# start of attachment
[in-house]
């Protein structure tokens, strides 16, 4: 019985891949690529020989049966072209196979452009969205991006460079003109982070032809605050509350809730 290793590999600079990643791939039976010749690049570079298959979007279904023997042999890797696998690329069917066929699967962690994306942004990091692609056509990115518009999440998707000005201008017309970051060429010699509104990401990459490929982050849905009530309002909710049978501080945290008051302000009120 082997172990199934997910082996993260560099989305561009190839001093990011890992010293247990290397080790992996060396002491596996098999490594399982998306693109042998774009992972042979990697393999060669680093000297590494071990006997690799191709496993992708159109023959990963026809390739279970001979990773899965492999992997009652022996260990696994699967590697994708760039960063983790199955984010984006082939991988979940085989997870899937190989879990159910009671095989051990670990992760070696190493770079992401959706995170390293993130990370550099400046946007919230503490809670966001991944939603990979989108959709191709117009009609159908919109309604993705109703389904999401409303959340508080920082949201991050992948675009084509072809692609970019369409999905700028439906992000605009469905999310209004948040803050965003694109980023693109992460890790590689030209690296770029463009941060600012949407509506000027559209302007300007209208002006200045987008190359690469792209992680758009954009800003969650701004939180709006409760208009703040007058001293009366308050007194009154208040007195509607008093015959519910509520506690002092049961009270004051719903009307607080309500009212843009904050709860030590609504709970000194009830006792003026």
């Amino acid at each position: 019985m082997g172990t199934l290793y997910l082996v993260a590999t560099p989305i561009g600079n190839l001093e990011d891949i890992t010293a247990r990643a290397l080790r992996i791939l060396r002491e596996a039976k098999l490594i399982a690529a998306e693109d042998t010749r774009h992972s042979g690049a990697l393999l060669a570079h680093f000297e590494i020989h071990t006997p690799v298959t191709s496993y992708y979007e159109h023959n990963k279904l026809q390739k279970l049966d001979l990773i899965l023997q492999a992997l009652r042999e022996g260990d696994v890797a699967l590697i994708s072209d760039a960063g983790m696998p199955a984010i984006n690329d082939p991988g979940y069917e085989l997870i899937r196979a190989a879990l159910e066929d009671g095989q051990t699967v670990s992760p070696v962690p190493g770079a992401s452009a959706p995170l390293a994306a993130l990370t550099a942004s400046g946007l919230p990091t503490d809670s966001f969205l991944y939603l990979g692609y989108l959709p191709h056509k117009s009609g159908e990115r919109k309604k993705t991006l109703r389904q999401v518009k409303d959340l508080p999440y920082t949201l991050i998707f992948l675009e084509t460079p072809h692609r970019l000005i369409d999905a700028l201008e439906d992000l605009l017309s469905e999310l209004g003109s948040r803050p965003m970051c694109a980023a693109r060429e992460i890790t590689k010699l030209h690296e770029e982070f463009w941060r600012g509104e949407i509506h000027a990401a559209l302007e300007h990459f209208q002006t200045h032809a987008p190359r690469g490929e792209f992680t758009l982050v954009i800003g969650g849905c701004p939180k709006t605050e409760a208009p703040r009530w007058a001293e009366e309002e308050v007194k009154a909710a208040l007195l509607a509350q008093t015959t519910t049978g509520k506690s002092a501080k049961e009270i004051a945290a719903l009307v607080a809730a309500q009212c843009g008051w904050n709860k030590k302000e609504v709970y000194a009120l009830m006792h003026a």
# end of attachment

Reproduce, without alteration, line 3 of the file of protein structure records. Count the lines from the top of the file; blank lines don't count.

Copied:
């Amino acid at each position: 019985m082997g172990t199934l290793y997910l082996v993260a590999t560099p989305i561009g600079n190839l001093e990011d891949i890992t010293a247990r990643a290397l080790r992996i791939l060396r002491e596996a039976k098999l490594i399982a690529a998306e693109d042998t010749r774009h992972s042979g690049a990697l393999l060669a570079h680093f000297e590494i020989h071990t006997p690799v298959t191709s496993y992708y979007e159109h023959n990963k279904l026809q390739k279970l049966d001979l990773i899965l023997q492999a992997l009652r042999e022996g260990d696994v890797a699967l590697i994708s072209d760039a960063g983790m696998p199955a984010i984006n690329d082939p991988g979940y069917e085989l997870i899937r196979a190989a879990l159910e066929d009671g095989q051990t699967v670990s992760p070696v962690p190493g770079a992401s452009a959706p995170l390293a994306a993130l990370t550099a942004s400046g946007l919230p990091t503490d809670s966001f969205l991944y939603l990979g692609y989108l959709p191709h056509k117009s009609g159908e990115r919109k309604k993705t991006l109703r389904q999401v518009k409303d959340l508080p999440y920082t949201l991050i998707f992948l675009e084509t460079p072809h692609r970019l000005i369409d999905a700028l201008e439906d992000l605009l017309s469905e999310l209004g003109s948040r803050p965003m970051c694109a980023a693109r060429e992460i890790t590689k010699l030209h690296e770029e982070f463009w941060r600012g509104e949407i509506h000027a990401a559209l302007e300007h990459f209208q002006t200045h032809a987008p190359r690469g490929e792209f992680t758009l982050v954009i800003g969650g849905c701004p939180k709006t605050e409760a208009p703040r009530w007058a001293e009366e309002e308050v007194k009154a909710a208040l007195l509607a509350q008093t015959t519910t049978g509520k506690s002092a501080k049961e009270i004051a945290a719903l009307v607080a809730a309500q009212c843009g008051w904050n709860k030590k302000e609504v709970y000194a009120l009830m006792h003026a």